Teddy Bridgewater has been billed as the NFL’s best backup quarterback, the heir apparent to Drew Brees, a former playoff quarterback in Minnesota and the highest-paid No. 2 signal-caller in football.

The Saints gave him a guaranteed $7.25 million contract for this season. They also threw in incentives that could push that figure to $12.5 million if disaster struck.

And strike it did last Sunday at Los Angeles Coliseum, when Drew Brees went down with a torn ligament in his right thumb. He’ll be out at least six weeks.

Officially, Teddy Time for the Saints began at the 3:29 mark of the first quarter against the Rams. Unfortunately for Sean Payton’s rhythmic, Hall-of-Famer-run offense, Teddy Time was Too Terrible over the next 56:31.

One could argue Bridgewater’s performance was understandable considering it was his first meaningful, pressurized action in the 1,342 days since Blair Walsh duck-hooked that 27-yard field goal in the Vikings’ playoff loss on Jan. 10, 2016.

One could argue it’s borderline miraculous Bridgewater is even playing considering the gruesome left knee injury he sustained simply walking back to the huddle during a light practice in August 2016.

However, one also could argue Bridgewater showcased the same flaws he fought with before the injury. He was too conservative and too quick to check down or throw the ball away. He lacked deep-ball accuracy. As he dinked and dunked, nine Rams defenders packed the line of scrimmage and the Saints’ offense ground to a halt.

In other words, Teddy, it’s time to take more chances because playing it overly safe isn’t going to work. Just like it didn’t work in last Sunday’s 27-9 loss.

The Rams were beatable that day, too. Jared Goff, the highest-paid player in the league, was off his game. Sean McVay’s high-octane offense was sputtering. And what should have been a momentum-shifting — and potentially game-changing — fumble return for a Saints touchdown and a 10-3 lead became just another officiating blunder to go against New Orleans.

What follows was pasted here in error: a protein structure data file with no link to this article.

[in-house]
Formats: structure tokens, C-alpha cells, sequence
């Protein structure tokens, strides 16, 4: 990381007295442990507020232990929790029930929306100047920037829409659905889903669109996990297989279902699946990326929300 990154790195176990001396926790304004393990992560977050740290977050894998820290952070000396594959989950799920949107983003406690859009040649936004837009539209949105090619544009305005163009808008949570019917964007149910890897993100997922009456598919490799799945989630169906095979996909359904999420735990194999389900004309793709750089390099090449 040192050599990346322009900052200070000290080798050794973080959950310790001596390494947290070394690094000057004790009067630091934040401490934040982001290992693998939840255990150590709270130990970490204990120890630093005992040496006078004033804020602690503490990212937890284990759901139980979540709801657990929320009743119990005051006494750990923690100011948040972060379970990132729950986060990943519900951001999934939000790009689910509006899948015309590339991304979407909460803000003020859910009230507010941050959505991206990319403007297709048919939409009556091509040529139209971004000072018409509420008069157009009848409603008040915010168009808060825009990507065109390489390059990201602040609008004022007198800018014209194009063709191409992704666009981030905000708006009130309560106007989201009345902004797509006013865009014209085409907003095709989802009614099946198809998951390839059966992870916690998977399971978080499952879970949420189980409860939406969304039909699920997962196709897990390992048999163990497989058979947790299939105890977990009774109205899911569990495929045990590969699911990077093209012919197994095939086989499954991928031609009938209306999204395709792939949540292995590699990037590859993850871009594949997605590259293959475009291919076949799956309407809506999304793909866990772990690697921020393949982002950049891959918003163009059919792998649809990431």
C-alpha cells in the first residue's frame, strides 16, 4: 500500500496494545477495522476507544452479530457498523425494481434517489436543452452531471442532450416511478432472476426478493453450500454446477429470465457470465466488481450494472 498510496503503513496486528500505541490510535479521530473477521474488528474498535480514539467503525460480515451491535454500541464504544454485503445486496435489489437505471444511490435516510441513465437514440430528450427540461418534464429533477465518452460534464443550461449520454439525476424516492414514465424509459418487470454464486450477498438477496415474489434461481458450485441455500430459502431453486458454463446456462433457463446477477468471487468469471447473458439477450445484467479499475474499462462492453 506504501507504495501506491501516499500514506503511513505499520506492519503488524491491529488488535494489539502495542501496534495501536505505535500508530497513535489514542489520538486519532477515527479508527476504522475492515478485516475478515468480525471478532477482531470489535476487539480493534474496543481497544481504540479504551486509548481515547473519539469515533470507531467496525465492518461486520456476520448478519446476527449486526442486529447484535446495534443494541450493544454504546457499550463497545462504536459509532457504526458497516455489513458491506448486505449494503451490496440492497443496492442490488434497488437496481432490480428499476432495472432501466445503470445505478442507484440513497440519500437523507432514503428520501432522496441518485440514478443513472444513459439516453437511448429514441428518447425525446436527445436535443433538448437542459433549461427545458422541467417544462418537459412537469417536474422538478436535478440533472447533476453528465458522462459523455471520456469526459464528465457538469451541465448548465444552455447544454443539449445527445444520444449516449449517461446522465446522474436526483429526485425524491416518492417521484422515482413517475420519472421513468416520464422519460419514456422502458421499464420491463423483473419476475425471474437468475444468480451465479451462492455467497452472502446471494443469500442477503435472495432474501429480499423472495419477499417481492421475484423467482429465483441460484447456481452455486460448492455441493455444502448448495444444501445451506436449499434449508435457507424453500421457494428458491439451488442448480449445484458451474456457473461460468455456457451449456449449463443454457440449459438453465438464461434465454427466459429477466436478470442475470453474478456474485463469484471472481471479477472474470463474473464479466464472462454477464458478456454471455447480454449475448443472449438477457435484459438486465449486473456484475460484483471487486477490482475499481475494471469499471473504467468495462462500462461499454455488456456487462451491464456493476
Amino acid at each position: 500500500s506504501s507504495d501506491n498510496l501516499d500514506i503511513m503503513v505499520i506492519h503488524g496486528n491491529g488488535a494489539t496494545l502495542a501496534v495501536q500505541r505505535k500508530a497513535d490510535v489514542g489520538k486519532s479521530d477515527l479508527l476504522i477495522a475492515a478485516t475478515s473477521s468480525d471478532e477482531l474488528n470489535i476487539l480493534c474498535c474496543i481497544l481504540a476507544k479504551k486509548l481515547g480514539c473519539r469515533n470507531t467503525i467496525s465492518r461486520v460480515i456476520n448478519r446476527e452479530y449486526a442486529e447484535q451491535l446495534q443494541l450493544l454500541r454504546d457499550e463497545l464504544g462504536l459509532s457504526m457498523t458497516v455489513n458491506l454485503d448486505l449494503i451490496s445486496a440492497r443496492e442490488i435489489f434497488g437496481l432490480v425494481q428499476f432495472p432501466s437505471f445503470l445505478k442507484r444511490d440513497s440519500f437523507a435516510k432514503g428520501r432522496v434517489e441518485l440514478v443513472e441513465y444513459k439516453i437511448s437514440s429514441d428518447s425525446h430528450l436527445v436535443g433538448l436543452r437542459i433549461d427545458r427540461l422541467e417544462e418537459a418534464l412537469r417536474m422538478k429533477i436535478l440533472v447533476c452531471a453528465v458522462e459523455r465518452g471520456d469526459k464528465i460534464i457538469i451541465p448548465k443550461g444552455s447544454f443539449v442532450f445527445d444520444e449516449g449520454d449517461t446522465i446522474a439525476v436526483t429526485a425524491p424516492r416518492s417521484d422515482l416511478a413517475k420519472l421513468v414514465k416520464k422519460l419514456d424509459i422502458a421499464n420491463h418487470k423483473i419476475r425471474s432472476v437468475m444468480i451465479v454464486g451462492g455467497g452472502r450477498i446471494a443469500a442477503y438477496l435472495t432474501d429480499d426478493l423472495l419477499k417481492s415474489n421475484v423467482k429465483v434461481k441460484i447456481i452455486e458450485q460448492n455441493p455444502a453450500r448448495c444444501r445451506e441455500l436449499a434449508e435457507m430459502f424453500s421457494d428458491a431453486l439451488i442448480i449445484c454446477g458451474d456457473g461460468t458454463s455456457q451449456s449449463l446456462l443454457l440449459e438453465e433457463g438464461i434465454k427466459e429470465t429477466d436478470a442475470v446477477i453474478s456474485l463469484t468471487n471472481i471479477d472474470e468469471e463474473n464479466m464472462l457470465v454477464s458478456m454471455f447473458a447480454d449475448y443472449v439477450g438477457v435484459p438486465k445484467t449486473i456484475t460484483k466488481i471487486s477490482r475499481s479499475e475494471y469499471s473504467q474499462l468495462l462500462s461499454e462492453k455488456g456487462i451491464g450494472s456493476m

In eight possessions, Bridgewater moved the Saints an average of 18.9 yards. There were four punts and one turnover on downs. There were “drives” that went minus-12 and minus-2 yards.

Bridgewater missed all of 2016 and attempted only two passes while mopping up in a 34-7 Vikings win in Week 15 of the 2017 season. He threw 23 passes for the Saints in 2018, including 22 in a Week 17 start that came after New Orleans already had secured its seed for the postseason.

Bridgewater is expected to start Sunday at Seattle. However, Payton told reporters this week not to assume Taysom Hill — the 6-2, 221-pound do-everything athlete — is the No. 2 quarterback behind Bridgewater.

“We will approach this game with two quarterbacks and we’ll see where we’re at with it,” Payton said. “We will have the right play relative to what these guys are going to be doing.”

Bridgewater seemed a little startled when a reporter asked if he thinks he’ll start Sunday.

“I mean moving forward, I hope so,” he said. “But no, I think being able to play last week, and I’ve been the backup here. But whoever is out there, whether it’s me or Taysom, we expect to lead this team and do what’s right.

“At the end of the day, Taysom isn’t Drew, and I’m not Drew. And we know that. He’s the standard.”

Bridgewater went on to say he doesn’t have to do anything exceptional within the team scheme. That everyone just needs to be the “best version” of themselves.

Yeah, but Teddy, buddy, it’s also time to spice it up a bit. Come out of that shell, trust your game and take more chances.


Mark Craig is an NFL and Vikings Insider. Twitter: @markcraigNFL. E-mail: mcraig@startribune.com